At the beginning of the French revolution, when the Estates General were assembled in France in 1789, Rohan did his best to dissociate the Order from the classes whose privileges were attacked. It was then that the name became “Sovereign Order of Malta”. This separation was impossible. In August 1789 the national Assembly abolished all titles and feudal rights. The Order lost a great part of its revenues. Moreover the Order was seen as part of the Royalist party. Many knights chose to emigrate. The “Chargé d’ Affaire” of the Order in France, Chevalier d’Estourmel, was arrested in Varennes trying to escape. Rohan in hearing the news suffered a stroke and remained paralysed on his right side for the six years he was still alive. An invalid was then in charge of the Order in these difficult years. In August 1792 the king Louis XVI was imprisoned in the Temple that was part of the Order’s property. In October the whole of the Order properties in France was confiscated (112 million livres). Sixty per cent of the European revenues of the Order were lost and the French Langues was without money. In Malta, the Order had to sell some of their silver and treasures. Rohan sold his jewels and lived on a scudo a day but this did not help much. Louis XVI was beheaded in January 1793. Rohan refused to recognise the Republic. When the Royalist took back Toulon in August 1793, Rohan offered the Order’s help but the English refused. Rohan was left to close the harbour of Valletta to the French’ ships as his only contribution when Naples entered the war against France. As the European war against France stopped Malta’s politic became incoherent and after some attempt to fight against France in 1796 Rohan recognised the existence of the French Republic by exchanging Ambassadors. The Order lost also some German and Italian revenues but, finally, in 1796 the new Tsar of Russia, Paul I, supported the Order and gave it some money through the Polish Priory. In 1796 Spain supported France obliging the British to leave Corsica. Rohan died in July 1797. The disgrace of the French Langues made it impossible to elect a French successor to Rohan. The successor had to come from a country not involved in the war and the only possibility seemed to be a German. The only acceptable German candidate was Ferdinand von Hompesch but unfortunately he was a weak man and completely incompetent for the job at hand at this particular time. His reign only lasted eleven months during which he distributed privileges to compensate for the missing money. He looked for political support in Russia and this did not please the French but above all he neglected to reinforce the defences of the island. In fact Napoleon wanted to take Malta since May 1797 as this would give him commands of the whole Mediterranean sea. In April 1798 the Directory had agreed on a secret decree that obliged Napoleon to take Malta on his road to Egypt. Von Hompesch was informed but took no action. On 6 June 1798 some French ships appeared in front of Malta and only then some actions were taken to defend the island. The British’s help was requested but it was too late. Few of the French knights were in sympathy with the invaders but the incompetence of the Grand Master in military matters was the last straw. Spain was allied with France and asked his nationals not to fight against the invaders. The Order had 300 knights and about 7000 soldiers of different sorts, the fortifications had been improved in 1793 and there were 1400 cannons in Malta. The French came on 500 to 600 vessels with an army of 29000 men. The French landed at Gozo, St Paul and St Julian’s Bay. The Order tried to defend the whole island instead of retreating to the fortifications in Floriana and Cotonera. The Maltese could not understand that the French knights were on their side and fighting the French invaders. They rebelled in many places and escaped. Von Hompesch had already decided to ask for an armistice in order to reach a compromise rather that surrenders the island. A cease fire was reached and the Maltese and Hospitaller negotiators accepted to sign a complete surrender as requested by Napoleon. Von Hompesch refused to sign but agreed to receive the invaders. Napoleon landed in Malta on the 12 June 1798. Napoleon took all the Hospitallers’ treasures with him to Egypt, cancelled the old administration and remodelled Malta as a democracy as the French saw it at the time. Napoleon left the 19 June and on August 1, Nelson sank his fleet at Aboukir Bay. The treasure of the Hospitallers went under the sea where it is still now. Some 50 French knights went to Egypt with Napoleon but 150 refused. Some of them went to Russia. The Russian Priory on 26 August declared von Hompesch deposed and asked the protection of the Tsar. The Priory of Germany seconded this action. (j)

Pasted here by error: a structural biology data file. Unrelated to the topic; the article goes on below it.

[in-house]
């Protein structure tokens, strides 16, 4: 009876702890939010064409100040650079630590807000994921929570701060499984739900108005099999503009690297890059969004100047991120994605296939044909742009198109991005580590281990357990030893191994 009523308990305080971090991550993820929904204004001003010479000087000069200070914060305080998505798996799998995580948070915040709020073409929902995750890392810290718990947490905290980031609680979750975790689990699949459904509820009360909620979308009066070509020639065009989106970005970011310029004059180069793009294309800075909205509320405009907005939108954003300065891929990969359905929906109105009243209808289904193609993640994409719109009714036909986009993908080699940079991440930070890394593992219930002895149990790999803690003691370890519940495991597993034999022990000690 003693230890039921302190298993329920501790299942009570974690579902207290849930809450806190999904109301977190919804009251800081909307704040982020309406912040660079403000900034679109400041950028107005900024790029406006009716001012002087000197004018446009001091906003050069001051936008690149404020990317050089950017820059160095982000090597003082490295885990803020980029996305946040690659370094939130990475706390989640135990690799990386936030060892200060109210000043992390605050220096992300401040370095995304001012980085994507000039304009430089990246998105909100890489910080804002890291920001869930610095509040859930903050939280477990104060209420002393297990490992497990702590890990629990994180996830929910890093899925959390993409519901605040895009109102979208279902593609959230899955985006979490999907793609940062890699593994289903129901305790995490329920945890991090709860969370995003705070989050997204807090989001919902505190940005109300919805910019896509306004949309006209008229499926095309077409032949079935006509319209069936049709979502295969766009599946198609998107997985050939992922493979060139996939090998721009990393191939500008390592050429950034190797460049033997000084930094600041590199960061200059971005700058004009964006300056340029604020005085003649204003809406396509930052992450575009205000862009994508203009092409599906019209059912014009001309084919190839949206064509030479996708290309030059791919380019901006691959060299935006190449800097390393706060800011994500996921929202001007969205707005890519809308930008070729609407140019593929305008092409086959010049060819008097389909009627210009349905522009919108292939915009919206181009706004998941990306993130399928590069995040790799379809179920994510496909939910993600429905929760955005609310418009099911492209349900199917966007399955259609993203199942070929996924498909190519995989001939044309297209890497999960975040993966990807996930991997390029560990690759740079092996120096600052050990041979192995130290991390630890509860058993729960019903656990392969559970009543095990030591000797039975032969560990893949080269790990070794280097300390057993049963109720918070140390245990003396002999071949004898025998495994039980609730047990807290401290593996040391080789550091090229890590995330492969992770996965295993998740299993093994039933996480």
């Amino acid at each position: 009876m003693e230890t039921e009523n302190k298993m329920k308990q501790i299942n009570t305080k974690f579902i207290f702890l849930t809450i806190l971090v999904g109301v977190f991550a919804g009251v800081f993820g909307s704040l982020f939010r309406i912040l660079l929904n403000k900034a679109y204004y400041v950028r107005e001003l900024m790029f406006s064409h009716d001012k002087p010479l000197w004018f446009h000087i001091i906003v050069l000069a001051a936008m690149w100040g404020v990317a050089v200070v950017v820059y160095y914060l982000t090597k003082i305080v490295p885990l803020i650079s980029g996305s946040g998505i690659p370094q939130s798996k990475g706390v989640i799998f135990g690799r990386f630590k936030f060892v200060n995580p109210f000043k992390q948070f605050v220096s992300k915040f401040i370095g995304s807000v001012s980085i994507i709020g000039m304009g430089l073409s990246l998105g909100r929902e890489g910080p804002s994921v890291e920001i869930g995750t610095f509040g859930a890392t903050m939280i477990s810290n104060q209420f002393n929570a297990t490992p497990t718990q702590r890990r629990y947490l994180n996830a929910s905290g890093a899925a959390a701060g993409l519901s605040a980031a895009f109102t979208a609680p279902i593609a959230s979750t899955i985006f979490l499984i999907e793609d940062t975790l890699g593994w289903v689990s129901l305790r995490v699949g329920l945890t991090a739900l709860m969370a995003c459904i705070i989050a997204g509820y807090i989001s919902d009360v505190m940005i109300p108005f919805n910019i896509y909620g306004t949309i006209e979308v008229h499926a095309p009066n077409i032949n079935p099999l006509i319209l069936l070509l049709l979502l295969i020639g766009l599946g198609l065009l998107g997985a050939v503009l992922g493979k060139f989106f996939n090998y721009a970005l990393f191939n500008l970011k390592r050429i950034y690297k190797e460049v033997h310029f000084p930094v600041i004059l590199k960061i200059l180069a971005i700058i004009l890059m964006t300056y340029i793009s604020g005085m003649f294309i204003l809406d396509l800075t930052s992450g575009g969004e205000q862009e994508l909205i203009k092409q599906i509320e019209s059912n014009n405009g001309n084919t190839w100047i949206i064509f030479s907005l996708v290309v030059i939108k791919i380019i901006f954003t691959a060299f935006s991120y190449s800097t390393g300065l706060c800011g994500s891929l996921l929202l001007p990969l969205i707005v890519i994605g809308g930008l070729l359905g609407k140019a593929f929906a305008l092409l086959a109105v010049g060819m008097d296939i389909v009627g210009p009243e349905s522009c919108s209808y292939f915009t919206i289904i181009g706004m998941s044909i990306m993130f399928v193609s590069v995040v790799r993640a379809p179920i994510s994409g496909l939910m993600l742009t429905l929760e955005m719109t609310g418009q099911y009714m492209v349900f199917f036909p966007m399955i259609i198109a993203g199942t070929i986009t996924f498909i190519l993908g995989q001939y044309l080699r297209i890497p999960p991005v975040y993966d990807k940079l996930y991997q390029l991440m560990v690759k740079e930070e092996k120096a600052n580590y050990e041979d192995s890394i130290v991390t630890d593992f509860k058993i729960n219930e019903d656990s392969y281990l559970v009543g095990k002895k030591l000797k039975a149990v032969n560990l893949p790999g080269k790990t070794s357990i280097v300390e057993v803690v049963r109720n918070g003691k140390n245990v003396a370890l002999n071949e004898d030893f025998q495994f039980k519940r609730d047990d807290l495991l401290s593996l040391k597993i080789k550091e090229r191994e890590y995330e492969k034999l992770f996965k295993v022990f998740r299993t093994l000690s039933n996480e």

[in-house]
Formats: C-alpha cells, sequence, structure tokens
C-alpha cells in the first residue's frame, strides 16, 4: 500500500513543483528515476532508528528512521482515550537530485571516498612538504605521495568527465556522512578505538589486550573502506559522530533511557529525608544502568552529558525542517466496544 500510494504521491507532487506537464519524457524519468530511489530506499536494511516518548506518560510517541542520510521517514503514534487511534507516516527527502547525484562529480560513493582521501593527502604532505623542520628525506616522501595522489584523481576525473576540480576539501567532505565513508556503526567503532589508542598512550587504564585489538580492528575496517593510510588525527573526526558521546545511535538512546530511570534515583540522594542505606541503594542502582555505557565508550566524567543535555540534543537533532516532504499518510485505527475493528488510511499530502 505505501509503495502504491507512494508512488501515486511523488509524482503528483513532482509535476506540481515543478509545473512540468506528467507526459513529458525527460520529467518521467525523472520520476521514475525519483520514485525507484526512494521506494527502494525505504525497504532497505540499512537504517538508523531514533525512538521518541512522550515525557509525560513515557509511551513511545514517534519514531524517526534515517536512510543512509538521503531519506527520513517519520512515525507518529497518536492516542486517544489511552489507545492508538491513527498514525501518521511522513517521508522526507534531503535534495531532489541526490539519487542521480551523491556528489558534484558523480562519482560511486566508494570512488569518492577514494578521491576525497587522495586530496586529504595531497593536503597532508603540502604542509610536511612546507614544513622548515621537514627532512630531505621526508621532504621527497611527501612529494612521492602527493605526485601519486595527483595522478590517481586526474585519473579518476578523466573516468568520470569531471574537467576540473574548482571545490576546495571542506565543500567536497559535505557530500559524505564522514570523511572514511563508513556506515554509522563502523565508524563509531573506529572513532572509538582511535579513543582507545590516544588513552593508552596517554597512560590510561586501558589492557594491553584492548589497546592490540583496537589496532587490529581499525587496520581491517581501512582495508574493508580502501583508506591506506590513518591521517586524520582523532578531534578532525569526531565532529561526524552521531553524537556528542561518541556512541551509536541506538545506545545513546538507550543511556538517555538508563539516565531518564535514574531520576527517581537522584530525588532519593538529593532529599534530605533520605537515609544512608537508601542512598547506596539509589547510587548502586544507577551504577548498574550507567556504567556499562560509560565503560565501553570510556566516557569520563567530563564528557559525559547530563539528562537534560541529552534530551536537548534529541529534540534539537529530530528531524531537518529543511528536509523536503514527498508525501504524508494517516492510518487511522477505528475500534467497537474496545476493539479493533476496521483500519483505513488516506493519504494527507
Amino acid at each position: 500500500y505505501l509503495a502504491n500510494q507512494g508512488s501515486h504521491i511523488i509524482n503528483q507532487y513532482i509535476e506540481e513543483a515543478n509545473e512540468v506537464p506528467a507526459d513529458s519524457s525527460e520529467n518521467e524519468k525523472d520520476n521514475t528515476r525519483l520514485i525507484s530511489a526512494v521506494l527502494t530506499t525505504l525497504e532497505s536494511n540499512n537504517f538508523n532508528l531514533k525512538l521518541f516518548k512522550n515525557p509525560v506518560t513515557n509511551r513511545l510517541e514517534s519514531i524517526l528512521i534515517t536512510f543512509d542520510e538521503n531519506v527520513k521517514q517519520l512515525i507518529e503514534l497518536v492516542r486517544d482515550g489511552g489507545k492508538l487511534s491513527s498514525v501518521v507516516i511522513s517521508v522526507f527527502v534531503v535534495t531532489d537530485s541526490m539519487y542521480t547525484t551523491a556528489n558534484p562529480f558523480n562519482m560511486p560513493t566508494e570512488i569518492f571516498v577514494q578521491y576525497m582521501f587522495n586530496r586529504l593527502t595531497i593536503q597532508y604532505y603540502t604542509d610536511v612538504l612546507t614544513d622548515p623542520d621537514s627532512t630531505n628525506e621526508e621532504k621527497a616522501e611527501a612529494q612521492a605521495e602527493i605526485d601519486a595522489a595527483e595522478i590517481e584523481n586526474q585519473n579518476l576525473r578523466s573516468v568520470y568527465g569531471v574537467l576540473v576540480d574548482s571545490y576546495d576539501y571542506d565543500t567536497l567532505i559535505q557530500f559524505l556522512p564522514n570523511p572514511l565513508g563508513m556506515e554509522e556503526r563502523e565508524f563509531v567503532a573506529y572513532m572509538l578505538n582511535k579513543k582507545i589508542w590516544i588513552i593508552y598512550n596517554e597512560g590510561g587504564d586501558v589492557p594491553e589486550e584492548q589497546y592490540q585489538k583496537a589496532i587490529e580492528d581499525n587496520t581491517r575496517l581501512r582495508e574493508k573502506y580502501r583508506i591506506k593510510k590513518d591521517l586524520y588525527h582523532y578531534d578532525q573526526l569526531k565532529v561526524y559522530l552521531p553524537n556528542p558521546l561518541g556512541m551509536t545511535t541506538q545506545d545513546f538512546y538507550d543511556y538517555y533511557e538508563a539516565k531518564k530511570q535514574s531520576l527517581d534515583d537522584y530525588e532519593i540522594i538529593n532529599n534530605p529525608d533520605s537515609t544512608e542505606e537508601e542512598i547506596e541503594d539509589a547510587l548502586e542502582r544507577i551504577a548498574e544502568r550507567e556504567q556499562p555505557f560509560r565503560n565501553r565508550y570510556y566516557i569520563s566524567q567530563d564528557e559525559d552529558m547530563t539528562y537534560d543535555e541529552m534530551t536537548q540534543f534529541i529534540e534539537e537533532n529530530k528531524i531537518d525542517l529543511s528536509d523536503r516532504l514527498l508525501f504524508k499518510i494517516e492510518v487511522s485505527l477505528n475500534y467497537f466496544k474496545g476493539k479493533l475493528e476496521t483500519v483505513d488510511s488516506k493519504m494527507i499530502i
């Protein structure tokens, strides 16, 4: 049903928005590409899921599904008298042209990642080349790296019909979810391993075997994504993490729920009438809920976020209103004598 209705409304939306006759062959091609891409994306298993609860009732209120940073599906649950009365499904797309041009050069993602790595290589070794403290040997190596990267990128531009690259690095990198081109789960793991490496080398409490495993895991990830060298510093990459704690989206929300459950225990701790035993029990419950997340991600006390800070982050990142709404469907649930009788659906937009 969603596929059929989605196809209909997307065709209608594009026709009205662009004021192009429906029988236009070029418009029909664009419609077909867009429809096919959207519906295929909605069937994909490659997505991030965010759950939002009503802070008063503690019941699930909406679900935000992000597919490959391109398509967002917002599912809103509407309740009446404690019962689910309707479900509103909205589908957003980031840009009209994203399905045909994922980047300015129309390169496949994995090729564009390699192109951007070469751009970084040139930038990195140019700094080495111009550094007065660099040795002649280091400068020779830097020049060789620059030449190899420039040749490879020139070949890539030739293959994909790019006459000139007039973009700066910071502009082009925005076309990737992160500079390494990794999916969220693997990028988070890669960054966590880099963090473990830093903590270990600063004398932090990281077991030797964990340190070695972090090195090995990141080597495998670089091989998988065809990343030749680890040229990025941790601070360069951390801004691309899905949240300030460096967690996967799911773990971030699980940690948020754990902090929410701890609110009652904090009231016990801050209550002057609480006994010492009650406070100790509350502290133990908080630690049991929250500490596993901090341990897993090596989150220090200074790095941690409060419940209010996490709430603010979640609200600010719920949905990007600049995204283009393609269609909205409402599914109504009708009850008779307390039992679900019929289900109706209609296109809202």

The Russian Priory elected Paul I as Grand Master of the Order of the Hospitallers on 7 November 1798. He gave a lot of money to the Order but nevertheless his election went against all the rules: he was not a professed knight and his religion and marriage made it impossible for him to become one. The Tsar enforced recognition of his title on Spain, Bavaria and even on the Pope. France, Naples, Portugal and Germany finally recognised him as the Grand Master of the Hospitallers. Only Spain refused to change opinion. Von Hompesch abdicated in 1799. The Tsar considered himself as the sovereign of Malta. The Maltese in the meantime revolted against the French seven weeks after they took over the island. They could not accept the taxes and the sacrileges of the new conquerors. They did not succeed, of course, to change the situation and they suffered privations for two years but they obliged France to keep a French garrison in besieged Valletta. It would have been easy for Russia to take over the island but they did not do it. In 1800 Paul I collaborated with France where Napoleon was now First Consul. Nelson’s fleet took possession of Malta in September 1800 and the Tsar was unable to do anything about it. Paul’ son, Alexander I, renounced to the Grand Mastership and to Malta. He was hoping for free elections as foreseen in the Treaty of Amiens of 1802 that also said that Malta should be returned to the knights but on the condition that French and English knights be excluded of the Order. The Pope was supposed to name the next Grand Master from a list of candidates elected by each priory. The king of Spain refused and subjected the four Spanish priories to his rule. Napoleon did not help much either and it took until February 1803 to elect the next Grand Master, Giovanni Tommasi. The new Grand Master sent an envoy to Malta to ask for the cession of the island as foreseen by the Treaty of Amiens. However the political situation had changed and he was unable to obtain satisfaction. Napoleon was thinking of taking back Malta as well as Tunis and Egypt. Formally it is Britain that broke the Treaty by refusing to hand over Malta. In 1803 the war started again between Britain and France and the Order was kept out of Malta. Tommasi reconstituted the Convent in Messina and organised a Chapter General that confirmed his appointment. As the French were threatening to take Messina he moved to Catania. After his death in 1805, Giuseppe Caracciolo dei Marchesi di Sant’ Eramo was elected Grand Master, subject to confirmation by the Pope. Caracciolo was a Neapolitan and as such supposed to be linked to England. For this reason Pius VII refused to confirm him to keep his good relations with France. Only the Tsar recognised Caracciolo. France invaded Italy in 1806 and it was out of the question for the knights to go back to Malta. Peace negotiations took place between France and Britain in August 1806 and it was decided that Britain would keep Malta as a permanent possession. The Napoleonic wars completed the destruction of the Order in Europe. By 1814 the order of St John was regarded as a thing of the past. (j)